After a commission examined and revamped communications procedures, the statewide response ‘has become far more professional and responsive,’ he says. Q12 There is a sense among both government officials and residents that the speed, dedication, and coordination of firefighters from several states and jurisdictions are resulting in greater efficiency than in past ‘siege fire’ situations.

In recent years, the Southern California region has improved building codes, evacuation procedures, and procurement of new technology. ‘I am extraordinarily impressed by the improvements we have witnessed,’ says Randy Jacobs, a Southern California- based lawyer who has had to evacuate both his home and business to escape wildfires. ‘Q13 Notwithstanding all the damage that will continue to be caused by wildfires, we will no longer suffer the loss of life endured in the past because of the fire prevention and firefighting measures that have been put in place,’ he says.

Q11 More firefighters have been hired to improve fire-fighting capacity. NOT GIVEN

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IELTS WRITING – It is Important to keep your Home and your Workplace Tidy S16GT2

IELTS SIMULATOR ONLINE IELTS WRITING It is Important to keep your Home and your Workplace Tidy, with everything organised and in the correct place

It is Important to keep your Home and your Workplace Tidy

Type about the following topic :

Some people say it is important to keep your home and your workplace tidy, with everything organised and in the correct place.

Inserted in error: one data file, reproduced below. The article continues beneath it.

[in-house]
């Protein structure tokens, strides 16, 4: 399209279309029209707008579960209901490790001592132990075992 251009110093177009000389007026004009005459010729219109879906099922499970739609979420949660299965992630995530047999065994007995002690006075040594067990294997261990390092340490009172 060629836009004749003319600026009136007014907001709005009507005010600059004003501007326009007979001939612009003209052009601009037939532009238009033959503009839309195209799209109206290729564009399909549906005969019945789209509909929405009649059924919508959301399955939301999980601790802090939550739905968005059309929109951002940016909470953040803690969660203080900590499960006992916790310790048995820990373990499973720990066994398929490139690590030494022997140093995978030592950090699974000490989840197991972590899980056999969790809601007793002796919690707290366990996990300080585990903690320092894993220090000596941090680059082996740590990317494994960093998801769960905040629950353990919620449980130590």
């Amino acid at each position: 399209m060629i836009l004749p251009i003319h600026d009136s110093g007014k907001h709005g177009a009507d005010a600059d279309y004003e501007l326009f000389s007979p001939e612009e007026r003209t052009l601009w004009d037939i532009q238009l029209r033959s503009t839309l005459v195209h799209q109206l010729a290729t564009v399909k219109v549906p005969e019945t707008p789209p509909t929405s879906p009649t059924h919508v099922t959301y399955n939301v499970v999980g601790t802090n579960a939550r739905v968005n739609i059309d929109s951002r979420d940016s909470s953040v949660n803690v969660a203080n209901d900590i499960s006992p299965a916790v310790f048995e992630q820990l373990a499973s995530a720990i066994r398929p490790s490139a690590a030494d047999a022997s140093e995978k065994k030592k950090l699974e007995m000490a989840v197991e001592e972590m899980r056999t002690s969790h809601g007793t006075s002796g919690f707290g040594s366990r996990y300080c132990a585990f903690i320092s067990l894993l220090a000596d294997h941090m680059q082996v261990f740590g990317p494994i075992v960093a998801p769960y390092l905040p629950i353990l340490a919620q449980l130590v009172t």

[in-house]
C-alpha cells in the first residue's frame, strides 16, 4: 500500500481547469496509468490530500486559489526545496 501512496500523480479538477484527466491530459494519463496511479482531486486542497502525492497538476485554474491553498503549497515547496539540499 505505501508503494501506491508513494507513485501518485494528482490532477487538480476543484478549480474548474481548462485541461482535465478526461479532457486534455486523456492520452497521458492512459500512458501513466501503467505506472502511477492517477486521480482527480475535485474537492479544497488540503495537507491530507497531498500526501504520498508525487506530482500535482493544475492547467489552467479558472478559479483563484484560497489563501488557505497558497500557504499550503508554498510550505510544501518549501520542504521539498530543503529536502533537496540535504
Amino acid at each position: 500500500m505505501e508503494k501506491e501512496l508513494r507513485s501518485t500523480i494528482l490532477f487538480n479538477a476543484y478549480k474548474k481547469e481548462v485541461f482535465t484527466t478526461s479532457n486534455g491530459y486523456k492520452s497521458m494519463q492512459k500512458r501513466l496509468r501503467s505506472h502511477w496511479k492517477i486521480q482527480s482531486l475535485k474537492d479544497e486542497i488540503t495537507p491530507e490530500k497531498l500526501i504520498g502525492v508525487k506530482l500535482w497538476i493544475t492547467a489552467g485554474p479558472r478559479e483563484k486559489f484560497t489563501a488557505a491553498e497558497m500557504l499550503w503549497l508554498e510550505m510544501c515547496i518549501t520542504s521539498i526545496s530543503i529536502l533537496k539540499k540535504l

What is your opinion about this?

Give reasons for your answer and include any relevant examples from your own knowledge or experience.

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IELTS READING – Tuning up your leadership skills S16GT5



Tuning up your leadership skills

Does jazz music offer lessons for today’s leaders?

A. Ever since management expert Q34 Peter Drucker compared the job of Chief Executive Officer to that of an orchestra conductor, Q32 the business world has been exploring comparisons and inspirations from the world of music.

Now Warwick Business School Professors Deniz Ucbasaran and Andy Lockett are hitting all the right notes with their study of famous jazz musicians, Leading Entrepreneurial Teams: Insights From Jazz, providing some essential insights for entrepreneurial team leaders.

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Ucbasaran and Lockett (together with Durham Business School Professor Michael Humphries) chose jazz for a number of reasons. For a start, jazz bands are synonymous with creativity, improvisation and innovation, all essential ingredients for entrepreneurship. Jazz groups and their members often operate in uncertain and dynamic environments, characterised by rapid change. Yet through collective endeavour many jazz bands find their own structure and harmony and become profitable enterprises – both creatively and commercially.

B. Q30 The authors decided to focus on three of the best known names in jazz – Duke Ellington, Miles Davis and Art Blakey. American composer Duke Ellington was a pioneering jazz orchestra leader from the 1920s through to the 1970s. Trumpet player Miles Davis was instrumental in the development of a number of new jazz styles, including bebop and jazz fusion. Jazz drummer Arthur ‘Art’ Blakey became famous as the leader of his band the Jazz Messengers.